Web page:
This fact sheet highlights important steps to take during bargaining to ensure people with disabilities are represented at the bargaining table. It provides important information about protections already available under human rights legislation, and suggests clauses your local could pursue to improve your contract.

Bargaining disability rights takes courage and persistence. That’s something CUPE National Persons with Disabilities Committee member Debbie Fraess knows all about. A relatively new member to the committee, Debbie returned to work at the Nanaimo Regional General Hospital (HEU) after being away for six years because of a disability.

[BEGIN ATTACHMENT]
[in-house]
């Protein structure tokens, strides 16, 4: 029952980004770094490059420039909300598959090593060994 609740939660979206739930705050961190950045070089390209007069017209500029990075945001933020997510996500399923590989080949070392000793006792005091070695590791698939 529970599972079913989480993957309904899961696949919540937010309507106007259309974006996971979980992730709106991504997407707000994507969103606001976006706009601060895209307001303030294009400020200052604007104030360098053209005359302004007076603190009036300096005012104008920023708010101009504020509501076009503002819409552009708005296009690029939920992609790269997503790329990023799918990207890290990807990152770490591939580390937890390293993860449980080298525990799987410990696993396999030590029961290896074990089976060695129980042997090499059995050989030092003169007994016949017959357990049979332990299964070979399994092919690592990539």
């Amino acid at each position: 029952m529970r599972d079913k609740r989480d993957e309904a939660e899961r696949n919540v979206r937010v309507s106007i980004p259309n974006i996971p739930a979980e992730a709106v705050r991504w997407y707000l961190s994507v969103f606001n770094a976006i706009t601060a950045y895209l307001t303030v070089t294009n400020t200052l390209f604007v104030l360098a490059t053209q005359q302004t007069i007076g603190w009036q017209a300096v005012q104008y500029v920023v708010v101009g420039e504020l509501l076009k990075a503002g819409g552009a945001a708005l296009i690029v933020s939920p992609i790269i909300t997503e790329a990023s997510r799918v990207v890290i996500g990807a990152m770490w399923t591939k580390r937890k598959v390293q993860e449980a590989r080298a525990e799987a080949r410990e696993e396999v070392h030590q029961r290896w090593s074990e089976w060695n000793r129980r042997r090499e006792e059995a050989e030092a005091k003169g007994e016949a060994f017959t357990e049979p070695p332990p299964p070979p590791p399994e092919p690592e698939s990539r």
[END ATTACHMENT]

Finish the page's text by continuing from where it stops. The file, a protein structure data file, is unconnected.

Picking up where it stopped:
“My union, my rep, my OHS worker, and my new manager created a very positive experience for me,” said Fraess. After returning, Debbie became increasingly active with her union. “At first I was eager to get more information. Then I wanted to share what I learned!”

Inspired by what she learned through her union, Fraess became more active in her personal life as well. After the board at her condo refused to remove time restrictions on disability parking at her complex, Debbie went to the human rights tribunal and filed a complaint.

Her case was accelerated, and after representing herself against officials and lawyers from the condo board, the tribunal ruled in her favour.

“It was very difficult, but I knew I was being discriminated against. I’m proud I fought back and I won.”